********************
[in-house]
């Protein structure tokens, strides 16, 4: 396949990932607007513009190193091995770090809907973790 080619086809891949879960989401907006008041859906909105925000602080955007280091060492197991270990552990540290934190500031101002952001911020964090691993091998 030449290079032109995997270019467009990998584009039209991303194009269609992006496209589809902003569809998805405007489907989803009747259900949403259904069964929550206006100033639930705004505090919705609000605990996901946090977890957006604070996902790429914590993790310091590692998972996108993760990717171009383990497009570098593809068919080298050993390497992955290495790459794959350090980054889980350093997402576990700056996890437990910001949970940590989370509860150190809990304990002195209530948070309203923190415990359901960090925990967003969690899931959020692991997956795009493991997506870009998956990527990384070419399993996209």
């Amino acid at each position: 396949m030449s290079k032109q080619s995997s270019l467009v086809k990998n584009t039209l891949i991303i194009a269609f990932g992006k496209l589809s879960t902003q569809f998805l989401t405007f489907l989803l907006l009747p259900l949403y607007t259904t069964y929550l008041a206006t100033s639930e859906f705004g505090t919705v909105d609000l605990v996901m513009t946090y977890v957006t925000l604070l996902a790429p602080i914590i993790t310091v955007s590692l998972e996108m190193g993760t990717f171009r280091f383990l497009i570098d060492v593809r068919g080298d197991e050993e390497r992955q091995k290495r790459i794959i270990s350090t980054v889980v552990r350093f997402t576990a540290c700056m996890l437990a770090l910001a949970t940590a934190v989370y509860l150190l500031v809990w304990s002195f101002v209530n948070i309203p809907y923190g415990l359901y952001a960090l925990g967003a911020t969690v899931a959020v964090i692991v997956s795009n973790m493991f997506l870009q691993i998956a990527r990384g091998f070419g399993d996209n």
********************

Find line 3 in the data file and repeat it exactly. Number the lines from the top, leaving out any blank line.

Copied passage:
């Amino acid at each position: 396949m030449s290079k032109q080619s995997s270019l467009v086809k990998n584009t039209l891949i991303i194009a269609f990932g992006k496209l589809s879960t902003q569809f998805l989401t405007f489907l989803l907006l009747p259900l949403y607007t259904t069964y929550l008041a206006t100033s639930e859906f705004g505090t919705v909105d609000l605990v996901m513009t946090y977890v957006t925000l604070l996902a790429p602080i914590i993790t310091v955007s590692l998972e996108m190193g993760t990717f171009r280091f383990l497009i570098d060492v593809r068919g080298d197991e050993e390497r992955q091995k290495r790459i794959i270990s350090t980054v889980v552990r350093f997402t576990a540290c700056m996890l437990a770090l910001a949970t940590a934190v989370y509860l150190l500031v809990w304990s002195f101002v209530n948070i309203p809907y923190g415990l359901y952001a960090l925990g967003a911020t969690v899931a959020v964090i692991v997956s795009n973790m493991f997506l870009q691993i998956a990527r990384g091998f070419g399993d996209n």